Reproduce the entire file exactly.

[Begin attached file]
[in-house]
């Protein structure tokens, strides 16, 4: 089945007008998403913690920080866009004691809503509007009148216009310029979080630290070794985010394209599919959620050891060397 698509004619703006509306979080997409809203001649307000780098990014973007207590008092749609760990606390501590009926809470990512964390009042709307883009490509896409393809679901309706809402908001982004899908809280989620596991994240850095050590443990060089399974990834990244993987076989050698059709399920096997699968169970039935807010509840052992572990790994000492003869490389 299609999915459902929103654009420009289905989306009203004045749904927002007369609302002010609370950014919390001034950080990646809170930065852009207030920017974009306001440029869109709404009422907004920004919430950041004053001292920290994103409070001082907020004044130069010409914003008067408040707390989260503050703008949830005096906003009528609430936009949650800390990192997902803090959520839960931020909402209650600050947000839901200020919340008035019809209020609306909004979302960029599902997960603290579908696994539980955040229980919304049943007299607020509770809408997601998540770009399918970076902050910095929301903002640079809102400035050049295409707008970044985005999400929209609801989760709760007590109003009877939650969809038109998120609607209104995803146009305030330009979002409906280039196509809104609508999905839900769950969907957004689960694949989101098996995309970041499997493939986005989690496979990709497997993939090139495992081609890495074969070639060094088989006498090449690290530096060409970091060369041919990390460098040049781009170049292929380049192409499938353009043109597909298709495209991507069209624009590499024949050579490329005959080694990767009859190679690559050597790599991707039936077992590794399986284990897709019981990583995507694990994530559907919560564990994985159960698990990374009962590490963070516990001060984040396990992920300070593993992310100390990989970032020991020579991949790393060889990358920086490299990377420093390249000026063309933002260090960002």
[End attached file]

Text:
[in-house]
């Protein structure tokens, strides 16, 4: 089945007008998403913690920080866009004691809503509007009148216009310029979080630290070794985010394209599919959620050891060397 698509004619703006509306979080997409809203001649307000780098990014973007207590008092749609760990606390501590009926809470990512964390009042709307883009490509896409393809679901309706809402908001982004899908809280989620596991994240850095050590443990060089399974990834990244993987076989050698059709399920096997699968169970039935807010509840052992572990790994000492003869490389 299609999915459902929103654009420009289905989306009203004045749904927002007369609302002010609370950014919390001034950080990646809170930065852009207030920017974009306001440029869109709404009422907004920004919430950041004053001292920290994103409070001082907020004044130069010409914003008067408040707390989260503050703008949830005096906003009528609430936009949650800390990192997902803090959520839960931020909402209650600050947000839901200020919340008035019809209020609306909004979302960029599902997960603290579908696994539980955040229980919304049943007299607020509770809408997601998540770009399918970076902050910095929301903002640079809102400035050049295409707008970044985005999400929209609801989760709760007590109003009877939650969809038109998120609607209104995803146009305030330009979002409906280039196509809104609508999905839900769950969907957004689960694949989101098996995309970041499997493939986005989690496979990709497997993939090139495992081609890495074969070639060094088989006498090449690290530096060409970091060369041919990390460098040049781009170049292929380049192409499938353009043109597909298709495209991507069209624009590499024949050579490329005959080694990767009859190679690559050597790599991707039936077992590794399986284990897709019981990583995507694990994530559907919560564990994985159960698990990374009962590490963070516990001060984040396990992920300070593993992310100390990989970032020991020579991949790393060889990358920086490299990377420093390249000026063309933002260090960002």